Graduating seniors attend fair in mad search for jobs

By Isaac Wolf

As graduation approaches, fourth-year in the College Matthew Talbot remains without a job—and he’s getting anxious. “At this point I’m going to take what I can get because I feel a lot of pressure,” he said. This mounting pressure has led Talbot and other students in the same situation to lower their job-hunting expectations.

“As we’re getting closer to graduation, I’m willing to take whatever I can get. If I graduate unemployed, I have to move back to New Jersey,” Talbot said, while at the Hire Big 10 Plus Career Fair last Friday at Ida Noyes. “And I’d rather not do that.”

While Talbot and his fellow students may be newcomers to the labor market, economists are familiar with the ebb and flow of job hunters’ expectations. They use the term “reservation price” to describe the minimum salary at which job-seekers accept offers, connecting this theoretical—and often fluid—price to other market factors, such as unemployment levels.

Talbot, who started his job search at the beginning of March using the University’s website and Craigslist, a website hosting local communities’ classified ads, said his standards have dropped significantly over the year. Despite this, Talbot has a reservation price he won’t go beneath.

“There’s still some point, some line in the sand,” Talbot said. “I don’t know about flipping burgers at McDonald’s. I need health and dental [insurance], and to be able to afford rent in Hyde Park.”

Tony Ye, a Ph.D. student from Indiana University who has at least another year of school left, is looking for a job in business and telecommunications. “As an international student, I should start my search much earlier than American students,” said Ye, who is originally from China.

“I’m on the more patient side,” he said. “I won’t take a job that I don’t like. That’s why I start early, so I’ll have more options, more opportunities.”

But if Ye doesn’t have a job by this time next year, he will become very impatient. “I’ll take anything I can get,” Ye said.

Along with the students still seeking jobs, some recruiters’ expectations have changed. Recruiters said that as the year has progressed, the type of job-seeking student has changed. “Many of the top quality students came through in the fall,” said Shannon Miller, a recruiter for Thrivent Financial for Lutherans. “I wouldn’t say that the students looking around now are desperate. It’s just getting to the point where it’s close to graduation, and they really want a job.”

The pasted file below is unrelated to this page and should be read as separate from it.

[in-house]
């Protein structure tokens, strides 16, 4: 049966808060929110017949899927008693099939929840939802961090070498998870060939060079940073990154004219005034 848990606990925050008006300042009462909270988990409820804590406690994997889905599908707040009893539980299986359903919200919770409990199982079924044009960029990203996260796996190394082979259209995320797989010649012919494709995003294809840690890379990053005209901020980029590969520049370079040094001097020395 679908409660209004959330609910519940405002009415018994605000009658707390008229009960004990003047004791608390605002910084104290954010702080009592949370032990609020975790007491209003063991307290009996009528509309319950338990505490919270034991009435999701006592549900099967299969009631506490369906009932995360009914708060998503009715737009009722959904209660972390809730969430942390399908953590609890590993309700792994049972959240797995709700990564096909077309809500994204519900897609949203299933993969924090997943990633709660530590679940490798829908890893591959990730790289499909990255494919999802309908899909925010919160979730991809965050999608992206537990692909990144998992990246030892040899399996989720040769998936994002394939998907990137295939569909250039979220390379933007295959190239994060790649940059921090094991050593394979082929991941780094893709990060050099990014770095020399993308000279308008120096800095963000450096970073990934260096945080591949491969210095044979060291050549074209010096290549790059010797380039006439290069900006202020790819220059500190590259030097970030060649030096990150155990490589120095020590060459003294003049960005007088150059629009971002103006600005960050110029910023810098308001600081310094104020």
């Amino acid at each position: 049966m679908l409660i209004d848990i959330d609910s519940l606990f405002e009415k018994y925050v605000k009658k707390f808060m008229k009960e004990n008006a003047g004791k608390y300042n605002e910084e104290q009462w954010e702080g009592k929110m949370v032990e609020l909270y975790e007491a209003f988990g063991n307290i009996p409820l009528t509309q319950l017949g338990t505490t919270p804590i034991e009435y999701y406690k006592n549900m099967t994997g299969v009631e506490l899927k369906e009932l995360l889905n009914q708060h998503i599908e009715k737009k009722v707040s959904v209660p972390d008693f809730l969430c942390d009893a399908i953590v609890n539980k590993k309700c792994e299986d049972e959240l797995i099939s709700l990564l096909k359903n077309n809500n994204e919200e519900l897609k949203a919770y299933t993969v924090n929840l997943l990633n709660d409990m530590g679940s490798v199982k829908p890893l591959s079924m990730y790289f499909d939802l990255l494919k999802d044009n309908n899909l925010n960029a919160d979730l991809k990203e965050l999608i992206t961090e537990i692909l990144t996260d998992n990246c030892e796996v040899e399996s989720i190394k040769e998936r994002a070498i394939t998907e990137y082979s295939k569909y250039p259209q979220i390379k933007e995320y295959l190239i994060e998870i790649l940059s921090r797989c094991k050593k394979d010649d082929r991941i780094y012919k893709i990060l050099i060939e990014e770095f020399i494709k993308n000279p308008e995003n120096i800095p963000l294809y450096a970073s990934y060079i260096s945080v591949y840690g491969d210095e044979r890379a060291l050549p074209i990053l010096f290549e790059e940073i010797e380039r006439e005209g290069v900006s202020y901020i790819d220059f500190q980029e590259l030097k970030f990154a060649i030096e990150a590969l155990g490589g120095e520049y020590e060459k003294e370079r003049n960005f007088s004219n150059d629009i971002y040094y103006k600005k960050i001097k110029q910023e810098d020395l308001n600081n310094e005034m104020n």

Miller was manning a table at the fair, which was sponsored by the Big 10 Plus Career Center Consortium. She said that starting salaries have not changed during the course of the year. “Our positions pay by commission,” Miller said. “They all start the same.”

She advised students that they start the search earlier. “Fall is the time to push,” she said. “You can tell, the students now, they’re putting a lot more emphasis on selling themselves.”

Career Advising and Planning Services (CAPS) officials insisted that the approximately 50 companies recruiting at the fair were serious about hiring graduating students. According to Meredith Daw, associate director of recruiting for CAPS, firms recruiting at the University in the spring have the same expectations as those visiting in the fall. “If you’re not going to hire in the spring, you’re not going to be here now,” she said.

According to Daw, different industries hire at different times of the year, and salary differences are related to industry differences. “Companies don’t differ their salaries along the time of year,” she said.

To avoid unemployment, students may jump at offers far before deadlines, selling themselves short. One job recruiter reminded students to take their time in selecting a position by starting their search early in the year but not feeling obligated to finalize plans too early.

“Don’t feel pressured to commit in the fall,” said Elizabeth Rende, campus recruitment manager for AON, a brokerage firm. “We have 35 positions to fill—positions that weren’t developed in the fall because we weren’t yet prepared to complete our hiring for the next year.”

Rende said she sees differences between the types of students looking for work over the school year but does not view this as unfavorable. “The students in the fall are highly motivated individuals,” she said. “The students in the spring are waiting longer.”